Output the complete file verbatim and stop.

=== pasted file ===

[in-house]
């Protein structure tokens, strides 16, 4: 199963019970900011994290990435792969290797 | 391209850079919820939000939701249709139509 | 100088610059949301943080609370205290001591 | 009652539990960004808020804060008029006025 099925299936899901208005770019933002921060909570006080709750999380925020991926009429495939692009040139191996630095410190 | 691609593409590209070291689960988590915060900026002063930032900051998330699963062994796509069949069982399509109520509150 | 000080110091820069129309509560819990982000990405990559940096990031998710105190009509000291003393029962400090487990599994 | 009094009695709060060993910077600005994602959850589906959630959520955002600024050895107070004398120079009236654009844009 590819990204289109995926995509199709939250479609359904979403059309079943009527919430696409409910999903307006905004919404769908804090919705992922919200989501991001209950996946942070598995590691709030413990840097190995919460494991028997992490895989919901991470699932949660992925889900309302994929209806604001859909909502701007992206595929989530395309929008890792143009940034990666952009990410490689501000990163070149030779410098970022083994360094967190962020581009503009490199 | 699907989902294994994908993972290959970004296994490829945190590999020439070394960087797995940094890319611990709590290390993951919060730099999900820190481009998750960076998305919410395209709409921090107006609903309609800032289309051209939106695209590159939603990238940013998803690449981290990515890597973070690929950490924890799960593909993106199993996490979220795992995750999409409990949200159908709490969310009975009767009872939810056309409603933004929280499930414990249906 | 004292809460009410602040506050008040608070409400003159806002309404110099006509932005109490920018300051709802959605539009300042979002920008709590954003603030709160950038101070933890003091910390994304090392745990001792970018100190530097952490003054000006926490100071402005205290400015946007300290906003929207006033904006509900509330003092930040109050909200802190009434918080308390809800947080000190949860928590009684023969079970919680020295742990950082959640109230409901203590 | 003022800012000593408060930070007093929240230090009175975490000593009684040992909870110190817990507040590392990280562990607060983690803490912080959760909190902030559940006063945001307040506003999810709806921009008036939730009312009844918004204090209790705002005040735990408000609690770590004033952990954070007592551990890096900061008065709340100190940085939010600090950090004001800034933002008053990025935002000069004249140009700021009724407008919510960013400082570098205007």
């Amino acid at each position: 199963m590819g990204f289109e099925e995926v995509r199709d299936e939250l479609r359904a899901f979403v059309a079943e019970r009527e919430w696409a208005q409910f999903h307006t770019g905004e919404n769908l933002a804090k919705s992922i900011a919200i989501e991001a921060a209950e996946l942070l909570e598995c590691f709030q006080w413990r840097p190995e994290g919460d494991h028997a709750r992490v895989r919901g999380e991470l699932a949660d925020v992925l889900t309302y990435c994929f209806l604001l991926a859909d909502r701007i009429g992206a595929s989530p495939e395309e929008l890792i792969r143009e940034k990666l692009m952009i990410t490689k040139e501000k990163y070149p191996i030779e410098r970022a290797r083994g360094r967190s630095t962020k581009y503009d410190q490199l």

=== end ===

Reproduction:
[in-house]
């Protein structure tokens, strides 16, 4: 199963019970900011994290990435792969290797 | 391209850079919820939000939701249709139509 | 100088610059949301943080609370205290001591 | 009652539990960004808020804060008029006025 099925299936899901208005770019933002921060909570006080709750999380925020991926009429495939692009040139191996630095410190 | 691609593409590209070291689960988590915060900026002063930032900051998330699963062994796509069949069982399509109520509150 | 000080110091820069129309509560819990982000990405990559940096990031998710105190009509000291003393029962400090487990599994 | 009094009695709060060993910077600005994602959850589906959630959520955002600024050895107070004398120079009236654009844009 590819990204289109995926995509199709939250479609359904979403059309079943009527919430696409409910999903307006905004919404769908804090919705992922919200989501991001209950996946942070598995590691709030413990840097190995919460494991028997992490895989919901991470699932949660992925889900309302994929209806604001859909909502701007992206595929989530395309929008890792143009940034990666952009990410490689501000990163070149030779410098970022083994360094967190962020581009503009490199 | 699907989902294994994908993972290959970004296994490829945190590999020439070394960087797995940094890319611990709590290390993951919060730099999900820190481009998750960076998305919410395209709409921090107006609903309609800032289309051209939106695209590159939603990238940013998803690449981290990515890597973070690929950490924890799960593909993106199993996490979220795992995750999409409990949200159908709490969310009975009767009872939810056309409603933004929280499930414990249906 | 004292809460009410602040506050008040608070409400003159806002309404110099006509932005109490920018300051709802959605539009300042979002920008709590954003603030709160950038101070933890003091910390994304090392745990001792970018100190530097952490003054000006926490100071402005205290400015946007300290906003929207006033904006509900509330003092930040109050909200802190009434918080308390809800947080000190949860928590009684023969079970919680020295742990950082959640109230409901203590 | 003022800012000593408060930070007093929240230090009175975490000593009684040992909870110190817990507040590392990280562990607060983690803490912080959760909190902030559940006063945001307040506003999810709806921009008036939730009312009844918004204090209790705002005040735990408000609690770590004033952990954070007592551990890096900061008065709340100190940085939010600090950090004001800034933002008053990025935002000069004249140009700021009724407008919510960013400082570098205007």
């Amino acid at each position: 199963m590819g990204f289109e099925e995926v995509r199709d299936e939250l479609r359904a899901f979403v059309a079943e019970r009527e919430w696409a208005q409910f999903h307006t770019g905004e919404n769908l933002a804090k919705s992922i900011a919200i989501e991001a921060a209950e996946l942070l909570e598995c590691f709030q006080w413990r840097p190995e994290g919460d494991h028997a709750r992490v895989r919901g999380e991470l699932a949660d925020v992925l889900t309302y990435c994929f209806l604001l991926a859909d909502r701007i009429g992206a595929s989530p495939e395309e929008l890792i792969r143009e940034k990666l692009m952009i990410t490689k040139e501000k990163y070149p191996i030779e410098r970022a290797r083994g360094r967190s630095t962020k581009y503009d410190q490199l």